As a Grade-1 instructor I got checked out on one a few years back, for the purpose of doing some flying with a student in the midst of his instructor rating. I subsequently logged 0.7 of an hour with the student, before politely advising him that I'd had enough of a scare (not because of anything the student was doing), and would be quite happy to return to the field & reimburse him for his troubles. It has to be the most God-awful aeroplane I have ever flown in my life.
This is a bit like the Holden vs Ford argument, there are pros and cons for both.
Yes there are more C152s about, in fact they outnumber Tomahawks about 3 to 1 on the register. There is an approved spar mod available with will add enough life to the airframe to see it being taken out of service for other reasons rather than it's wing spar.
Underpowered? Both C152 and PA-38 have the O235 engine and have very similar MTOWs. Neither will perform well if loaded to max on a hot day.
As for the old chestnut of the wobbling tale. Well if you have a look at most aircraft in the runup bay or even larger T-Tail jets during reverse thrust and breaking - guess what, the tail wobbles a bit more than the rest of the fueselage.
I know some instructors who have thousands of hours in PA-38s and are more than happy to do more and none have ever spooked themselves.
I did my ab-anitio in a C152 up first solo and GFPT. Have logged quite a few hours since in a PA-38 and more than happy to fly either. PA-38 wins hands down though in terms of internal space as you don't have to fly bow legged to keep your knees away from the control yoke.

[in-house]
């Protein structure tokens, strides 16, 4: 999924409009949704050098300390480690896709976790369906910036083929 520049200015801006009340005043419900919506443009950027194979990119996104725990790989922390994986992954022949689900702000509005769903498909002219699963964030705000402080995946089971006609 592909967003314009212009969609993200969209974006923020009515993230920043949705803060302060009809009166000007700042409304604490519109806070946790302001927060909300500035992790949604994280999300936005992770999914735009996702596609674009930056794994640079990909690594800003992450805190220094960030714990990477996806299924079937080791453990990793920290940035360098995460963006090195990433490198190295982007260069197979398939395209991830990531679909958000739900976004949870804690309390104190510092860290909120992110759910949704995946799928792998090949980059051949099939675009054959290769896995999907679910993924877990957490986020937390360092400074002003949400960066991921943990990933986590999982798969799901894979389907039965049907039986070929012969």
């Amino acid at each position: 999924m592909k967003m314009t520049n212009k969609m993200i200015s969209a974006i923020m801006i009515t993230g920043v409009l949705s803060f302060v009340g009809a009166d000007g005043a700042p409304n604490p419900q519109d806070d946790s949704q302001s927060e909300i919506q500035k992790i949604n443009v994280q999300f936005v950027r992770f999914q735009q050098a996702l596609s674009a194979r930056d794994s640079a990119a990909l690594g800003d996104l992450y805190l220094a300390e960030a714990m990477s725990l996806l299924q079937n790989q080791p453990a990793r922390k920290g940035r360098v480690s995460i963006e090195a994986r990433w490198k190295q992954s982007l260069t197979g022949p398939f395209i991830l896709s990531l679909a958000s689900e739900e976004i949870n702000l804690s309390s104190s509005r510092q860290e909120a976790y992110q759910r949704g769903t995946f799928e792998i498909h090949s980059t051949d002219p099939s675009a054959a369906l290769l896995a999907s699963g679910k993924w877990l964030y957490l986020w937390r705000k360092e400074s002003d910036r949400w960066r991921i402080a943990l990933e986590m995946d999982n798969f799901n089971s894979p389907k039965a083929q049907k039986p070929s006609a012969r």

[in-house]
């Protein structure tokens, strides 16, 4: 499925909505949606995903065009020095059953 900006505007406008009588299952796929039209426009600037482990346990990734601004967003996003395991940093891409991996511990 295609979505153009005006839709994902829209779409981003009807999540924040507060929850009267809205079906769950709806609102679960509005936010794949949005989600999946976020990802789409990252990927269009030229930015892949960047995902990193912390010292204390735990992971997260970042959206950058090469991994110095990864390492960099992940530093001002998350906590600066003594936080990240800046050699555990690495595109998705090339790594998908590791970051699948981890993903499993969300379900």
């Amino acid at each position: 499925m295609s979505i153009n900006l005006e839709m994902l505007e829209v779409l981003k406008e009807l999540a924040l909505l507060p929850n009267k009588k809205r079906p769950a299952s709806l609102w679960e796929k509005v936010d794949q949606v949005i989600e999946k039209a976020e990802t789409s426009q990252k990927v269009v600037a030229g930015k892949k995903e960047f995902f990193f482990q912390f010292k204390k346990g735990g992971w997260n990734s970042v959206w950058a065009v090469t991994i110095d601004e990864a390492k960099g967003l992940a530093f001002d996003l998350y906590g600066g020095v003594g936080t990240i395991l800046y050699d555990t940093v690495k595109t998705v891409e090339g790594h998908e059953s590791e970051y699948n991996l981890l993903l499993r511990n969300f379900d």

It won't make a significant difference what type you learn on. It will make a significant difference WHO teaches you. I suggest you worry more about that side. The intention is not too learn to stall an aircraft. The intention is to learn the symptoms of an impending stall and the recovery tecnique.
I disagree with that Renurpp. Being able to recognise the symptoms of a stall is essential but without proper training in how to enter and recover from stalls and spins it is pointless. Every pilot SHOULD be able to stall and spin an aircraft intentionally so that if it happens unintentionally they have the necessary skills to recover.
KINGPIN, the biggest challenge for you may be sorting out the BS written in here!